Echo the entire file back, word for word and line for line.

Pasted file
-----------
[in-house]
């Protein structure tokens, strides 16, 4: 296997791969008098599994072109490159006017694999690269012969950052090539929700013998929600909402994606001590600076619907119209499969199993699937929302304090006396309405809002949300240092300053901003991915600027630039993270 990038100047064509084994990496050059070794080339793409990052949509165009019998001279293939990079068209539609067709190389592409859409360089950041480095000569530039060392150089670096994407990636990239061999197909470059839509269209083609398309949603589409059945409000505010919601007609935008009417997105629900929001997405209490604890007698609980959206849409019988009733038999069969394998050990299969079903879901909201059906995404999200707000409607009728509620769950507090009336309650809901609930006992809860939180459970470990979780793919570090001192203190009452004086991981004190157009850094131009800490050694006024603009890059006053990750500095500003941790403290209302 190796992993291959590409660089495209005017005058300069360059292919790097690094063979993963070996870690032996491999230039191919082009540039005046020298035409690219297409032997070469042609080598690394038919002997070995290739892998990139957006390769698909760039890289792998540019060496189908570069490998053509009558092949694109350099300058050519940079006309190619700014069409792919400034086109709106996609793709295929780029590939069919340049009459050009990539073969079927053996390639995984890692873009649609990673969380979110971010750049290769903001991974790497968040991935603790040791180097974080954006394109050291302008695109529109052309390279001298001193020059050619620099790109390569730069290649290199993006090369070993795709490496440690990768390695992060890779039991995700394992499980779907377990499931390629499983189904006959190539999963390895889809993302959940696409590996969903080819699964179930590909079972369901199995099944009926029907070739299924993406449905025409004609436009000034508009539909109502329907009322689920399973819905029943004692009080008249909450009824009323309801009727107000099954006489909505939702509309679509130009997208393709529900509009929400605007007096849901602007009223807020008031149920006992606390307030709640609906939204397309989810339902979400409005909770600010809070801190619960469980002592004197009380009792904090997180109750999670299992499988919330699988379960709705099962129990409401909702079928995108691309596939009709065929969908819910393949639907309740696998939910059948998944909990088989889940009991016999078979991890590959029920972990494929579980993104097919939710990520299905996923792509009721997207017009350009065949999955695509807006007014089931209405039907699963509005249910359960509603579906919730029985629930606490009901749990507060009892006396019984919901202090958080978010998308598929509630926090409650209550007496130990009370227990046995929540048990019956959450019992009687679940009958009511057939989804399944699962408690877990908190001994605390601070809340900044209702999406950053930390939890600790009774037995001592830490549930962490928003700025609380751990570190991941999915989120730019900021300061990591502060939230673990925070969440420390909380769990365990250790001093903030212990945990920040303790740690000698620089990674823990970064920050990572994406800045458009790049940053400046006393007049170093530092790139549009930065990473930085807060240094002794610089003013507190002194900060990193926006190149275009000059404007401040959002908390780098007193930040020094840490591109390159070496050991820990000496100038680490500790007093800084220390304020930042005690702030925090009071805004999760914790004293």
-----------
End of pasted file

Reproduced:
[in-house]
């Protein structure tokens, strides 16, 4: 296997791969008098599994072109490159006017694999690269012969950052090539929700013998929600909402994606001590600076619907119209499969199993699937929302304090006396309405809002949300240092300053901003991915600027630039993270 990038100047064509084994990496050059070794080339793409990052949509165009019998001279293939990079068209539609067709190389592409859409360089950041480095000569530039060392150089670096994407990636990239061999197909470059839509269209083609398309949603589409059945409000505010919601007609935008009417997105629900929001997405209490604890007698609980959206849409019988009733038999069969394998050990299969079903879901909201059906995404999200707000409607009728509620769950507090009336309650809901609930006992809860939180459970470990979780793919570090001192203190009452004086991981004190157009850094131009800490050694006024603009890059006053990750500095500003941790403290209302 190796992993291959590409660089495209005017005058300069360059292919790097690094063979993963070996870690032996491999230039191919082009540039005046020298035409690219297409032997070469042609080598690394038919002997070995290739892998990139957006390769698909760039890289792998540019060496189908570069490998053509009558092949694109350099300058050519940079006309190619700014069409792919400034086109709106996609793709295929780029590939069919340049009459050009990539073969079927053996390639995984890692873009649609990673969380979110971010750049290769903001991974790497968040991935603790040791180097974080954006394109050291302008695109529109052309390279001298001193020059050619620099790109390569730069290649290199993006090369070993795709490496440690990768390695992060890779039991995700394992499980779907377990499931390629499983189904006959190539999963390895889809993302959940696409590996969903080819699964179930590909079972369901199995099944009926029907070739299924993406449905025409004609436009000034508009539909109502329907009322689920399973819905029943004692009080008249909450009824009323309801009727107000099954006489909505939702509309679509130009997208393709529900509009929400605007007096849901602007009223807020008031149920006992606390307030709640609906939204397309989810339902979400409005909770600010809070801190619960469980002592004197009380009792904090997180109750999670299992499988919330699988379960709705099962129990409401909702079928995108691309596939009709065929969908819910393949639907309740696998939910059948998944909990088989889940009991016999078979991890590959029920972990494929579980993104097919939710990520299905996923792509009721997207017009350009065949999955695509807006007014089931209405039907699963509005249910359960509603579906919730029985629930606490009901749990507060009892006396019984919901202090958080978010998308598929509630926090409650209550007496130990009370227990046995929540048990019956959450019992009687679940009958009511057939989804399944699962408690877990908190001994605390601070809340900044209702999406950053930390939890600790009774037995001592830490549930962490928003700025609380751990570190991941999915989120730019900021300061990591502060939230673990925070969440420390909380769990365990250790001093903030212990945990920040303790740690000698620089990674823990970064920050990572994406800045458009790049940053400046006393007049170093530092790139549009930065990473930085807060240094002794610089003013507190002194900060990193926006190149275009000059404007401040959002908390780098007193930040020094840490591109390159070496050991820990000496100038680490500790007093800084220390304020930042005690702030925090009071805004999760914790004293």